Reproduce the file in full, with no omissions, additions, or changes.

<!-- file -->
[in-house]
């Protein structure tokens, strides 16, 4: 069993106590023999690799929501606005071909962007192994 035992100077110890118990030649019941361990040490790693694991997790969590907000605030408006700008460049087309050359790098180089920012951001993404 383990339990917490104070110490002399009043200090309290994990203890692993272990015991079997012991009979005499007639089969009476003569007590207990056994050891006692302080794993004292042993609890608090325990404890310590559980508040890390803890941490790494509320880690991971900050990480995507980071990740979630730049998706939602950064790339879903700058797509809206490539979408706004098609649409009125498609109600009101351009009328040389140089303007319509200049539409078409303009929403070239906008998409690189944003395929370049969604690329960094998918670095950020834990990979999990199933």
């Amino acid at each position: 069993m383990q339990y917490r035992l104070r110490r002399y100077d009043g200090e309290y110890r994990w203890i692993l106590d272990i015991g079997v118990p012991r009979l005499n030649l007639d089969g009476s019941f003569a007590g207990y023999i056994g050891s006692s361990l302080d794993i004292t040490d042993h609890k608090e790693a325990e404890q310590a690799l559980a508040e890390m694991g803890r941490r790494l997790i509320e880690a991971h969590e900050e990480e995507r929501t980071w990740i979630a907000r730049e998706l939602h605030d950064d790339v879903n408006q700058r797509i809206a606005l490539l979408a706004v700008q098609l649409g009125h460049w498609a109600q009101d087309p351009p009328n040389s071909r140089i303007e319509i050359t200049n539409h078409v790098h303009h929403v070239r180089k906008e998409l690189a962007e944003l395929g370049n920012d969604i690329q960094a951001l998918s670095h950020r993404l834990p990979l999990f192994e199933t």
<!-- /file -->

[in-house]
């Protein structure tokens, strides 16, 4: 069993106590023999690799929501606005071909962007192994 035992100077110890118990030649019941361990040490790693694991997790969590907000605030408006700008460049087309050359790098180089920012951001993404 383990339990917490104070110490002399009043200090309290994990203890692993272990015991079997012991009979005499007639089969009476003569007590207990056994050891006692302080794993004292042993609890608090325990404890310590559980508040890390803890941490790494509320880690991971900050990480995507980071990740979630730049998706939602950064790339879903700058797509809206490539979408706004098609649409009125498609109600009101351009009328040389140089303007319509200049539409078409303009929403070239906008998409690189944003395929370049969604690329960094998918670095950020834990990979999990199933």
């Amino acid at each position: 069993m383990q339990y917490r035992l104070r110490r002399y100077d009043g200090e309290y110890r994990w203890i692993l106590d272990i015991g079997v118990p012991r009979l005499n030649l007639d089969g009476s019941f003569a007590g207990y023999i056994g050891s006692s361990l302080d794993i004292t040490d042993h609890k608090e790693a325990e404890q310590a690799l559980a508040e890390m694991g803890r941490r790494l997790i509320e880690a991971h969590e900050e990480e995507r929501t980071w990740i979630a907000r730049e998706l939602h605030d950064d790339v879903n408006q700058r797509i809206a606005l490539l979408a706004v700008q098609l649409g009125h460049w498609a109600q009101d087309p351009p009328n040389s071909r140089i303007e319509i050359t200049n539409h078409v790098h303009h929403v070239r180089k906008e998409l690189a962007e944003l395929g370049n920012d969604i690329q960094a951001l998918s670095h950020r993404l834990p990979l999990f192994e199933t």